I'm a math PhD student. I've noticed that graduating students in top 5-10 schools, by the time they apply for postdocs, will regularly have several math research papers and several articles in preparation, usually with senior faculty. In contrast, at my (Research I university) PhD program most students will only graduate with 1 publication - their thesis. I came to graduate school with a solid knowledge of the "standard undergraduate math major curriculum" but no graduate courses, and no real idea of which adviser I wanted or what area of math, and I struggled to get to the current state of knowledge in a specific field. Looking back I don't see how it's possible for me to write several good papers during grad school. I just don't understand the phenomenon that I'm observing. I definitely think that I've worked hard. My guess is that most entering math grad students at top schools will have taken math graduate courses and will have already been reading research papers and know which research projects they want to work on - in other words, they are 2-3 years ahead of the game.

Question: Is there something fundamentally different about these top programs, independent of the knowledge, work ethic, etc. of the grad students, that makes creating an impressive publication record easier and/or more efficient? Is there some "secret"? What are the underlying mechanisms that allow students at Stanford or MIT to be so much more impressive on average than a student at a less prestigious place?

  • Related: academia.stackexchange.com/a/154/44249
    – Thomas
    Jan 24, 2019 at 1:26
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    @guest I mean: first-year postdocs receiving invitations to speak at seminars at top places, IAS, invitations to Oberwolfach, etc.
    – user74089
    Jan 24, 2019 at 1:38
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    Consider it a function u= f(x, y, z) where x is field/project area (e.g. descriptive stats may be easier than being Andrew Wiles), y is approach (LPUs, confidence, writing well, etc.) and z is just pure kicking ass discovering math. Examine it. You are closer to this than we are.
    – guest
    Jan 24, 2019 at 1:41
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    Many, and perhaps most, students at the top schools come in with a background well beyond the "standard undergraduate curriculum." Jan 24, 2019 at 18:34
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    What you see coming out are the effects of the selection on the entering students. What separates them is how much they know when they finish undergraduate studies and how hard they work. A lot of these students have already studied the equivalent of the standard US doctoral coursework when they enter grad school, some have already started doing research, and they have passion and work to back it up. Once there they are advised by a highly selected subset of faculty. If you take the best raw material and give it the best treatment, you're likely to get a good outcome.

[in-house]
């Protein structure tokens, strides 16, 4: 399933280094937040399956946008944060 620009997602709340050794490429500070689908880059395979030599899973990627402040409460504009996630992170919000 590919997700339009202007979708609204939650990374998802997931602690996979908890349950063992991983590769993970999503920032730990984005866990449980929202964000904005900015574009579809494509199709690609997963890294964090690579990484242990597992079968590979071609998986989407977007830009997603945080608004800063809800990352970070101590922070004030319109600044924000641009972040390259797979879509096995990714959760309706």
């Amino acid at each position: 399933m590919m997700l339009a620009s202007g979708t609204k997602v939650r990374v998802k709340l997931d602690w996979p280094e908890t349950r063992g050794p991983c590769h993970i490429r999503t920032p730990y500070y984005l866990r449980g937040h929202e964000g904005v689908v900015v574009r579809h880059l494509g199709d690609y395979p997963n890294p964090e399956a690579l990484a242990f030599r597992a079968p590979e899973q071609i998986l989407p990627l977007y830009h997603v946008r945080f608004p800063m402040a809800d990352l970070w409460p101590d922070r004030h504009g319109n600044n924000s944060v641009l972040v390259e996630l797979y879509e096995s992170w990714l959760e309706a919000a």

– Dan Fox
    Jan 25, 2019 at 20:14

1 Answer 1


The "fundamental difference" that you talk about should arise in three things:

  • The fact that a student made into the top 5-10 schools implies (not perfectly, of course) that the student has acquired a good amount of knowledge in the field and that he or she works very hard. This means the filtering, and thus a difference arises even before the program could start. It's not hard to assume that someone who gets into a top 10 school has worked harder in life to get there (of course, there are always exceptions). Thus, such a student is bound to be more ambitious, and would not settle for that one thesis at the end of their course.
  • Even if you're not that ambitious, seeing many peers around you publishing papers may encourage you or add pressure to do exactly the same. In life, we often try to rise up to the standards around us. If you're in a less reputed college with less motivated peers, you might be satisfied with good grades and a thesis. But if you're walking amongst other motivated people, you'd soon feel lesser and try to get on par.
  • Good schools attract good faculty. It's much easier to write a research paper and publish it with the guidance of a great professor.

We can see that the two principal differences arises without any effort on part of the college or university at all and solely because of the peer group. And that's an important factor in academia as much as it is in the real world.

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